Kansas River is public, but most adjoining land is not

Four new access points with boat ramps have been added to the Kansas River, one of three public rivers in Kansas (in addition to the Arkansas and the Missouri), according to the Kansas Department of Wildlife and Parks (KDWP). While the Kansas River is open to the public for fishing and boating, permission must be obtained to cross private ground to gain access to the river. Therefore, access points are usually on public land or on private land opened to the public through programs such as KDWP's Fishing Impoundments and Stream Habitats (FISH) program.
These new access points are not part of the FISH program, but KDWP built the Perry/Lecompton site and has provided some technical assistance, as well as $10,000 grants to sites in De Soto and Edwardsville and a $40,000 grant for a site in Manhattan. The Manhattan site is owned by Riley County, while the other sites are municipally-owned. Most of the technical assistance on these sites has been provided by the Friends of the Kaw, a nonprofit group dedicated to the river.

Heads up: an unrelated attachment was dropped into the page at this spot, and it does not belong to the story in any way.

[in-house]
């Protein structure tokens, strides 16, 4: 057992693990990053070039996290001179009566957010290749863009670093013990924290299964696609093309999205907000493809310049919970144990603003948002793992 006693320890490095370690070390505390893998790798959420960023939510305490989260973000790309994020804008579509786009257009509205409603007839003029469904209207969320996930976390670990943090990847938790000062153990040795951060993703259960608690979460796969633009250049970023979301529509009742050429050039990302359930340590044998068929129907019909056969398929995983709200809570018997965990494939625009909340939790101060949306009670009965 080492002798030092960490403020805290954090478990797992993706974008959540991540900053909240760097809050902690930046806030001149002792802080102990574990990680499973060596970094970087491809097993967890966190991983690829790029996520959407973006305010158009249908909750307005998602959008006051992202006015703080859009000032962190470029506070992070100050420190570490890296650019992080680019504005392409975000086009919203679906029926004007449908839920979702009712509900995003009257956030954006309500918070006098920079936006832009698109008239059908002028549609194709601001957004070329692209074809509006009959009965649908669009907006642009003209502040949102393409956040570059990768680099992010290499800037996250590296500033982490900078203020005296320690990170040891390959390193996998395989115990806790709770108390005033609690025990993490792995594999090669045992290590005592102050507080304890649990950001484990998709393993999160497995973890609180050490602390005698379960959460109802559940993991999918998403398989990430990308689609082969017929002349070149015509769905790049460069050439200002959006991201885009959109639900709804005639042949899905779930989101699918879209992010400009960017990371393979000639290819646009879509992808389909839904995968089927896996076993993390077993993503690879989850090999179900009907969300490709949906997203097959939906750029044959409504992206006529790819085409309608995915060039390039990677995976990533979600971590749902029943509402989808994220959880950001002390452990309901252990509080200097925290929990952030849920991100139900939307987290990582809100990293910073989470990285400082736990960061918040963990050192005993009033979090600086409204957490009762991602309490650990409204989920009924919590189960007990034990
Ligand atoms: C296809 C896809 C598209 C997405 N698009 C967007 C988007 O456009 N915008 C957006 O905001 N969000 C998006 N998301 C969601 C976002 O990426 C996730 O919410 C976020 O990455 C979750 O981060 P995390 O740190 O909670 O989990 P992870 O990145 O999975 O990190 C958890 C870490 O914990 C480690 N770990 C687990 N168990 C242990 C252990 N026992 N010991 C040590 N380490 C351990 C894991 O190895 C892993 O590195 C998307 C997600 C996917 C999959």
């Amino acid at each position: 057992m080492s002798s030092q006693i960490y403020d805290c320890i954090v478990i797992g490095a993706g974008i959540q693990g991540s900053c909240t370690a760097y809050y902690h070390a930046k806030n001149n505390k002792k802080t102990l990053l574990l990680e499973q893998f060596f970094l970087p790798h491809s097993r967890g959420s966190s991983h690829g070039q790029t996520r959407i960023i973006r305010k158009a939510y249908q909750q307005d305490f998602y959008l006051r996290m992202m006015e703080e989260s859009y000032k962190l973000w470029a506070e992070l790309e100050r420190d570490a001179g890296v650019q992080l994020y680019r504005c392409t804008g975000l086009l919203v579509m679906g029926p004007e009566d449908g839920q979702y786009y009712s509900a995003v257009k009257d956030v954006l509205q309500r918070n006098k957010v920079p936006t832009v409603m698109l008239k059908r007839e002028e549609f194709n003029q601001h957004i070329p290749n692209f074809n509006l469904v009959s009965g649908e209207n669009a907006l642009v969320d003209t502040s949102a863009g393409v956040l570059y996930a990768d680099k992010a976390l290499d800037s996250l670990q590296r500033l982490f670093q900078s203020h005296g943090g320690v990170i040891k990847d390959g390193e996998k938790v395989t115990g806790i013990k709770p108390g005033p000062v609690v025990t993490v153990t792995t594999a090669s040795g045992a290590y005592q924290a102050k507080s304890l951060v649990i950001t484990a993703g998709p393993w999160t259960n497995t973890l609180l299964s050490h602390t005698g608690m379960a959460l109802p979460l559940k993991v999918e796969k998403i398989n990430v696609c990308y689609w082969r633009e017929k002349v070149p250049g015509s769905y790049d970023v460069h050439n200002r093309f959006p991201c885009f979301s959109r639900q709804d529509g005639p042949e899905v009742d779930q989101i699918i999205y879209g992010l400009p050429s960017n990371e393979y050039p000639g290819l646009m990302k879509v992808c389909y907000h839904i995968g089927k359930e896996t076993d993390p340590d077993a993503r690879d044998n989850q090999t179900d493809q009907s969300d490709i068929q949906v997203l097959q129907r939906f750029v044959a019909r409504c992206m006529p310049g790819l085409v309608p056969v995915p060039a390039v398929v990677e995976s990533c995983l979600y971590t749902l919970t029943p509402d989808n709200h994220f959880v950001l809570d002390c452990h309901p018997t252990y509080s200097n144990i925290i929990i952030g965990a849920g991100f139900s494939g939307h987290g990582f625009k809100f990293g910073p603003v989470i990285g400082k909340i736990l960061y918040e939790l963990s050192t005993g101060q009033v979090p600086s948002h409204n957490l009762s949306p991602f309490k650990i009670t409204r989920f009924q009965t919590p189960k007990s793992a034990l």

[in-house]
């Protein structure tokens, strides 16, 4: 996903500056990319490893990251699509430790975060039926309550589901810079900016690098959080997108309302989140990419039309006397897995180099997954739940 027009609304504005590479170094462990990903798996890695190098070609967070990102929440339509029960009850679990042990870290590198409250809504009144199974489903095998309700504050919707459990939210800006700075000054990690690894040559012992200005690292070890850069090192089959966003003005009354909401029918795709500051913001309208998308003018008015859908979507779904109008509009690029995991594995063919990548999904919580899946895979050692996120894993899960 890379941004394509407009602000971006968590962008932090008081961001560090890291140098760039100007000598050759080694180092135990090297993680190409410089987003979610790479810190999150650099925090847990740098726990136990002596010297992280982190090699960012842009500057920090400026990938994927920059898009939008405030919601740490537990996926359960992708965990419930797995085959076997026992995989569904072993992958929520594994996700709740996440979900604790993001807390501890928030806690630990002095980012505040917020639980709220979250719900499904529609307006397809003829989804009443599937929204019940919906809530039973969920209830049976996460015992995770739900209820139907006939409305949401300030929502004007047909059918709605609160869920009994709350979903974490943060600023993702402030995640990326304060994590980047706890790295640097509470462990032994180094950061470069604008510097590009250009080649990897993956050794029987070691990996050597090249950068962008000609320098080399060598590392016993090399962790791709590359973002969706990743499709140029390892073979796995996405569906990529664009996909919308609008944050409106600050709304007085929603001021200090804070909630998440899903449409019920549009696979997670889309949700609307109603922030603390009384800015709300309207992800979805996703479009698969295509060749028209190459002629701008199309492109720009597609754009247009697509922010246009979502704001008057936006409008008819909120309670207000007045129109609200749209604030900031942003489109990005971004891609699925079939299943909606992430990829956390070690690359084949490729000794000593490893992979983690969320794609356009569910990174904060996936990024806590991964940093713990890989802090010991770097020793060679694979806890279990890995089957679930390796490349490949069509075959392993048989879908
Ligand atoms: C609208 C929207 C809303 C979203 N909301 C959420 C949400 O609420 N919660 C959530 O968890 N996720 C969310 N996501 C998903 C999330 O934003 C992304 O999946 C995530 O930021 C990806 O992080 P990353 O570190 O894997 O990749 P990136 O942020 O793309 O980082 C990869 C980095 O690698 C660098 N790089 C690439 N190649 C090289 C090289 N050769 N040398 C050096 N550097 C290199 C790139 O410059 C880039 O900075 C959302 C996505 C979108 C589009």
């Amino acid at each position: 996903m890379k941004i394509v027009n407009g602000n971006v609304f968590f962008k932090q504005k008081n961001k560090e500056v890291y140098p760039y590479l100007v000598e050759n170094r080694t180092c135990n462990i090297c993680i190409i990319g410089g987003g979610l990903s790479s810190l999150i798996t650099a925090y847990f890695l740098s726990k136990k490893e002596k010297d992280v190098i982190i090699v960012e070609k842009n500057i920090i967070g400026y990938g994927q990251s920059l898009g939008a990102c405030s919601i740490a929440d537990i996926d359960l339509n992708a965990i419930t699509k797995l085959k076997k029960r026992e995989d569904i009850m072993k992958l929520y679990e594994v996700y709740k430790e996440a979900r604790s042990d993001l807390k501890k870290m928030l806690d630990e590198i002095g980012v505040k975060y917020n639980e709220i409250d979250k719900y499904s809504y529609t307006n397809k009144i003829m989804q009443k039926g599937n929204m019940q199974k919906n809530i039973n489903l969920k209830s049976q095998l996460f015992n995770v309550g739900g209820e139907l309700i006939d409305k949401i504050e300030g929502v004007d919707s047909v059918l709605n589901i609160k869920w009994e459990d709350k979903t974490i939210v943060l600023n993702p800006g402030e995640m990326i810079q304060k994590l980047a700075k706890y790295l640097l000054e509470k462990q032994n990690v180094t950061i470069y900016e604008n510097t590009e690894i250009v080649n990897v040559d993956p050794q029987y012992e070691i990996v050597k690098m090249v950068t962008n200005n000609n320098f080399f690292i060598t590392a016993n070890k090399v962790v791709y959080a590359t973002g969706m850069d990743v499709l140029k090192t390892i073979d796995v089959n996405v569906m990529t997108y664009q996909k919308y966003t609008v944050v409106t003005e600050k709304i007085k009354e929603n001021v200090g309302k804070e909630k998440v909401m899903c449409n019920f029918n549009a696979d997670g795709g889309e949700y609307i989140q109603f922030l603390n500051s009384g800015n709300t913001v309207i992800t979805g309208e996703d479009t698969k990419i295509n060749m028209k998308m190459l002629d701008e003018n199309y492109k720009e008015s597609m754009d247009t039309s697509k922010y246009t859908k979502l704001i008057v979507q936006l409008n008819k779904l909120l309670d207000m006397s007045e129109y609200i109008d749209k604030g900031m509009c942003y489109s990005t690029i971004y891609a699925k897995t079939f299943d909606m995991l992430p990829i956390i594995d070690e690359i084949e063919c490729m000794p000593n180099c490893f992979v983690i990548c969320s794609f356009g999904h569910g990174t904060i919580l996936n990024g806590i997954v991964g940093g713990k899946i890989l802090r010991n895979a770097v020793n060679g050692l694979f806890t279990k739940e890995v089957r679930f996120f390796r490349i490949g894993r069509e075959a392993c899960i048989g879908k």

Locations of new access ramps to the Kansas River include the following:

  • Rising Sun (Perry/Lecompton) Access on the northwest side of the Lecompton Bridge over the Kansas River on Lecompton Road south of U.S. Highway 24. (This site is actually one year old.);
  • De Soto Access located northwest of downtown De Soto. Take the Lexington Avenue exit from K-10 and go north. Turn north on Ottawa Street. Go over two railroad tracks to the city park entrance two blocks on the right. (At this time access is locked because of additional construction. Phone Friends of the Kaw, 866-RIV-KEEP, for more information.);
  • Edwardsville Access located southwest of the corner of Woodend Road and 9th St. in Edwardsville. Take the Woodend Road exit from I-435 north of the Kansas River and go west several miles to the access park; and
  • Manhattan Access located under the Highway 177 Bridge on the southeast edge of Manhattan.

For more information on Kansas River access points, a map may be found on the Friends of the Kaw website.